Here’s the London Marathon History. All sub 3.
2010 – 2.47.04 – http://www.rightzone.co.uk/races/now-the-dust-has-settled/
2008 – 2.49.25 – http://www.rightzone.co.uk/2008/04/
2006 – 2.49 http://www.rightzone.co.uk/races/disappointed-but-glad-to-be-in-one-piece-london-marathon-2006/
2005 – 2.59.43 (didn’t do much training and died at 14 miles and somehow snook under 3)
2003 – came close with 2.47.13
2001 – 2.57 (newbie runner. they said it wasn’t possible to go sub 3 in the 1st)
Those of us who traveled down together for the start in my car (Grant Russell – 2.54 & Ryan Tomlinson 2.49) agreed it was a perfect day. Light wind and coolish sunny day. No weather excuses to be had and to be honest excuses of any kind we’re difficult to dream up.
I was on the Good for Age Red start and had keenly positioned myself at the front of pen one and we were walked up to the start line only to be warned not to cross the white line in front of the timing mats. Strange feeling standing there. Felt a bit like when you look over the edge of a big cliff. I knew one step would trigger my start time but yet I had 20,000 massed up behind. We got to the start line a little too early in my opinion so there was a lot of listening to the Geordie Radio wannabee. He wasn’t very good, never really got the balance right between humour, interest and self deprecation. So 20 mins of jiggling left and right and trying to do confined on the spot stretching and we were off.
Target pace for the race was 6.02s (Harry Green’s 1913 2.38 World Record). It was on the cards having run exactly this pace at the Finchley 20 a few weeks earlier and the half marathon time of 1.14.30 suggested it was possible. A VERY stretching target, but what’s the worst that could happen right?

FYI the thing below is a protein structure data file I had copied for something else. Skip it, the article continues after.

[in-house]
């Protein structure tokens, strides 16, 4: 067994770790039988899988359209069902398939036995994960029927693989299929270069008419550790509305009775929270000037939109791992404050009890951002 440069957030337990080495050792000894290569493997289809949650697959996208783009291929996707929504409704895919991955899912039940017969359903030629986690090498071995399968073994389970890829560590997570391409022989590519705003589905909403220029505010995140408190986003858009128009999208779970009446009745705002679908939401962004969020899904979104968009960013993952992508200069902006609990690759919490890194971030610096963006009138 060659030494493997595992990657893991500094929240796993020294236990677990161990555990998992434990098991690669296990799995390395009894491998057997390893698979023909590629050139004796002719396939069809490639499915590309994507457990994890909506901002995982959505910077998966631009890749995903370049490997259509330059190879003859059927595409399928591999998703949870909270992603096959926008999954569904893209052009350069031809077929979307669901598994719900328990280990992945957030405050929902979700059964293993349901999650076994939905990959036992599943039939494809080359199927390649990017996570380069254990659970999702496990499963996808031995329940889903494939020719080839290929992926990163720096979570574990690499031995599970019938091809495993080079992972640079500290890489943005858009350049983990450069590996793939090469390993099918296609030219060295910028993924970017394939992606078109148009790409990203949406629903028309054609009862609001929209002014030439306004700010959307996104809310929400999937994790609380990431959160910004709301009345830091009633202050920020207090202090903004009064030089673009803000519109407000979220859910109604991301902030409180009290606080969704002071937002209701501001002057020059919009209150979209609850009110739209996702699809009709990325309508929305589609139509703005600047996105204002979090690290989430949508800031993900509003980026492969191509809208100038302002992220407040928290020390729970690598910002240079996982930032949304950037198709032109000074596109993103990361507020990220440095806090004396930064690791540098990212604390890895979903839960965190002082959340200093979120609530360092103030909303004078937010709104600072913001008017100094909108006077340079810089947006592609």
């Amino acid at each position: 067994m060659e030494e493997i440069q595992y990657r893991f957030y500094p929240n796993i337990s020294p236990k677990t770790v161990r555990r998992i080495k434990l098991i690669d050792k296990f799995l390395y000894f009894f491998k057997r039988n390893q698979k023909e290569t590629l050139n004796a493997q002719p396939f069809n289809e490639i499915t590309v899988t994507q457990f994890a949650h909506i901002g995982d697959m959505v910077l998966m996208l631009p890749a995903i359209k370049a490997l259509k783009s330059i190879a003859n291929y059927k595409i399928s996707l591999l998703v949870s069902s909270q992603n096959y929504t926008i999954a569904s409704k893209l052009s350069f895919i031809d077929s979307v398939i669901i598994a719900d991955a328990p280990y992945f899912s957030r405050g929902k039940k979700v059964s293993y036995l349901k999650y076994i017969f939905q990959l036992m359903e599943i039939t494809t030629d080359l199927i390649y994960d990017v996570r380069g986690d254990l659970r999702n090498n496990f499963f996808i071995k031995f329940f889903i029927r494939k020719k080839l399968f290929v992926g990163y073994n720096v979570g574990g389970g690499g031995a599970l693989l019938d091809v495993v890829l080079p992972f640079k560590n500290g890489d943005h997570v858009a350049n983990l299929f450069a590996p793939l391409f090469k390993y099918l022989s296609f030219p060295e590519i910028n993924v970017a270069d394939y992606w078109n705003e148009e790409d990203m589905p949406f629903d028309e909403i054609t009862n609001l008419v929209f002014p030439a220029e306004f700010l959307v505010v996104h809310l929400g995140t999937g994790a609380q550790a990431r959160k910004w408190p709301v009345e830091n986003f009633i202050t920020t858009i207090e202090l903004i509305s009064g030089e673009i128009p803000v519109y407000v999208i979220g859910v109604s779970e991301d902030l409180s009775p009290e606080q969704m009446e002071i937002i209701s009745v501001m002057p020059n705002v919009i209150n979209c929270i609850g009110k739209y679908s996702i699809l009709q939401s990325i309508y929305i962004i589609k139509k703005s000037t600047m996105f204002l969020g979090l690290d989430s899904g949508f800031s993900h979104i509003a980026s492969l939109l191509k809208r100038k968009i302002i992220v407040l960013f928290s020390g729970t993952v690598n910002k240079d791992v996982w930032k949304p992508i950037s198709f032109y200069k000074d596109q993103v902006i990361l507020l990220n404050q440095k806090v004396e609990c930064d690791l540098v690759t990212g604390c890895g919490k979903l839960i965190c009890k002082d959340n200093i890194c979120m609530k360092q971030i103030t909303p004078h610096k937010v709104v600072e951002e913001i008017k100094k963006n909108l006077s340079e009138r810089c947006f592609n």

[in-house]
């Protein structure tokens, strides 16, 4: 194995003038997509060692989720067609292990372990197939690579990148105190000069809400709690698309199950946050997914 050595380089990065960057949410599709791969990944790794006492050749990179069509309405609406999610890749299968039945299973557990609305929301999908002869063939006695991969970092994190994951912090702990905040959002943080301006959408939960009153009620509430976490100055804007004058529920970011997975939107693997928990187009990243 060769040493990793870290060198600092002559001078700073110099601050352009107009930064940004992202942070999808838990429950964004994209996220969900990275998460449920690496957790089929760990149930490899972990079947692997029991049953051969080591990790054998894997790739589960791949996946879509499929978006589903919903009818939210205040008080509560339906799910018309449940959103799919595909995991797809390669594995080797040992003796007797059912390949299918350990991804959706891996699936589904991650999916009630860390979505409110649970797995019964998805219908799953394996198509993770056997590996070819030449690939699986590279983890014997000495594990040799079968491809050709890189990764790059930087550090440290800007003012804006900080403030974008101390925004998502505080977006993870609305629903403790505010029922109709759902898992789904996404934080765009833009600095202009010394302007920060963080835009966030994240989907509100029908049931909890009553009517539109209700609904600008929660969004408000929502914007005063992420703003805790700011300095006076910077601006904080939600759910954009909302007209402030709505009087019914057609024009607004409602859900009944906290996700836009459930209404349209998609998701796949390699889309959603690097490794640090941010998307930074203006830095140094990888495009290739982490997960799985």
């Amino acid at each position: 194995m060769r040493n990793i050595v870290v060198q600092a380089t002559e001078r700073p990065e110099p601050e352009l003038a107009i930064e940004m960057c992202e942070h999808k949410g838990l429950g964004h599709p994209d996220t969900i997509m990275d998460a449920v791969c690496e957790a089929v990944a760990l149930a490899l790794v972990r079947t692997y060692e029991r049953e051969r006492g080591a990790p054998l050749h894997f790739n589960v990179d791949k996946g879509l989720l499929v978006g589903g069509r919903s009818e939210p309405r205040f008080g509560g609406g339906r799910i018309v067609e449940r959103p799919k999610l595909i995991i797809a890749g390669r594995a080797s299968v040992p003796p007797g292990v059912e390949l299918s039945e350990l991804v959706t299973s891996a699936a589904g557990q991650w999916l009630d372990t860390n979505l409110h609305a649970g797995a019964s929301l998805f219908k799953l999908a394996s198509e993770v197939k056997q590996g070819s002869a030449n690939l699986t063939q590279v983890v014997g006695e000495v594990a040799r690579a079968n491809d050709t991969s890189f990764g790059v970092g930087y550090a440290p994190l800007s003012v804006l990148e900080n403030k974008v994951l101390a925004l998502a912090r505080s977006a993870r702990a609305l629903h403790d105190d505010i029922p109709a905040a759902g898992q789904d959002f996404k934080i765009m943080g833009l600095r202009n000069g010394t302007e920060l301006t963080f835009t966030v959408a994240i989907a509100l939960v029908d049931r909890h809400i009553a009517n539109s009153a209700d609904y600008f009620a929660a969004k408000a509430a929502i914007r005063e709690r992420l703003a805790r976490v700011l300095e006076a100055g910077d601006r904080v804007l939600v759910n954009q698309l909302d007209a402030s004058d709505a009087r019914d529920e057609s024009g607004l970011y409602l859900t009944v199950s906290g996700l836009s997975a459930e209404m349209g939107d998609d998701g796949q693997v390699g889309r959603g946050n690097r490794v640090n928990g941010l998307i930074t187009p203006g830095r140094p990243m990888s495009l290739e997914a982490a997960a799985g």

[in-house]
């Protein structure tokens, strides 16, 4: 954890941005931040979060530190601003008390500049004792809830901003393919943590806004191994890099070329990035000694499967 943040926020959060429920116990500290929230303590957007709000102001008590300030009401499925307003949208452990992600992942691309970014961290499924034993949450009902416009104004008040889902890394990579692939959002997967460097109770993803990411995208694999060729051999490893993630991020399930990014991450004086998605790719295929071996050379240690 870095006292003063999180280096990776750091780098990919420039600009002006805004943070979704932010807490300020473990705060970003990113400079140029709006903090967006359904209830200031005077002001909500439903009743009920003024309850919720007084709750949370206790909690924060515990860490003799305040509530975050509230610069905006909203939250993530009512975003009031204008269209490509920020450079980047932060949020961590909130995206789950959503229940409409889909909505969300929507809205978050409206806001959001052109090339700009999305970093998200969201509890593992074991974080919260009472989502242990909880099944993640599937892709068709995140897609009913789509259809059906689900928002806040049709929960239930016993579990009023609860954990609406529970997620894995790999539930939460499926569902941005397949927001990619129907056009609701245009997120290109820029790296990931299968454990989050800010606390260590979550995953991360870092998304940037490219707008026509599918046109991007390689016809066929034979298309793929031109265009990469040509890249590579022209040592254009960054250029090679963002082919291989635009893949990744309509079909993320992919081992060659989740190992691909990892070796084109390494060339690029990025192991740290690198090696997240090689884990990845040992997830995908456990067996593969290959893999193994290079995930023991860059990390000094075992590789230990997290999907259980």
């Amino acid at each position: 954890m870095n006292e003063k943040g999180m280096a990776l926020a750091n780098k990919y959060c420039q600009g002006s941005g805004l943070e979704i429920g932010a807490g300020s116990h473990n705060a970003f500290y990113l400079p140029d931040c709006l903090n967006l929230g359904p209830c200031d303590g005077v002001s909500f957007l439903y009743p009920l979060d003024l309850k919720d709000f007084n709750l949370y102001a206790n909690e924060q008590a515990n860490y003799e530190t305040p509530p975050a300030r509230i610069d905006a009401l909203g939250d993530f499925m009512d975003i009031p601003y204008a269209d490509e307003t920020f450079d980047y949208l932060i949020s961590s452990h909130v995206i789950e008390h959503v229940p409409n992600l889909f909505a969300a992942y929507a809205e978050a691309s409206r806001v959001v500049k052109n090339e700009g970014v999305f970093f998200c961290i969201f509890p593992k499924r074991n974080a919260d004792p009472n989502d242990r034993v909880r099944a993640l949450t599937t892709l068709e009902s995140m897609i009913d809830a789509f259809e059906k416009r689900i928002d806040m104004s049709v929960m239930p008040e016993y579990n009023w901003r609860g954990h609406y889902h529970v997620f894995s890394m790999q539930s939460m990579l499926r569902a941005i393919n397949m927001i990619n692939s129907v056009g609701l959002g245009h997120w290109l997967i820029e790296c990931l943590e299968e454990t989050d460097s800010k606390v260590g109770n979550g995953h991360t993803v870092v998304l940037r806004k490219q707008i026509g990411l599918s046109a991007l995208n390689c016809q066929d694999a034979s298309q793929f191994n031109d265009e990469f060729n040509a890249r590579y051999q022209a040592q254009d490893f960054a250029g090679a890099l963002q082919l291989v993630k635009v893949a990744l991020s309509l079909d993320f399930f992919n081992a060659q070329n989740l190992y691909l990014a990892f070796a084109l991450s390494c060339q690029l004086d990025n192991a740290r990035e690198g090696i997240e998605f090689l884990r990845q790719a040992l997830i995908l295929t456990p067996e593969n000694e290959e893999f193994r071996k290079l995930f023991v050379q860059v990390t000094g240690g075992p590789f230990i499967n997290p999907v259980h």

Miles 1-6. Nowt to report. Felt ok, not great and went through 5k in 18.35, 6 miles in 36 mins dead and 10k in 37.24. All on track. No dramas. Although I wasn’t really feeling super strong. I did leave behind a mile in a mankini at mile 2 and was glad to see the back of him to be honest. At mile 5 I was aware of a bloke in full costume. I was slightly miffed he was able to make 6 min miles look so easy and the crowd loved him.
I was also aware of a club mate Paul Cheatham from the Stragglers who a quick chat with revealed he was targeting 2.44. I’d beaten him at Wokingham by 30s so was fairly sure I could stay ahead.
Miles 6-13. Still ticking off the 6 min miles and at one point I noted I was 2s under Harry Green’s record. But something wasn’t quite right and it was proving fairly strenuous holding 6s which at this stage in the race was bugging me. The main thing going through mile 12 was to ensure that the Pirate wasn’t anywhere near me as I ran past Tanya and the kids at Bermondsey. I realised that as we got close he was coming back to me. Then as I passed Tanya the ship stealing critter was flippin shoulder to shoulder with me which was a bit embarrassing, although the kids loved it I was told. We’re supposed to be proper runners after all so having people in fancy dress isn’t in the script.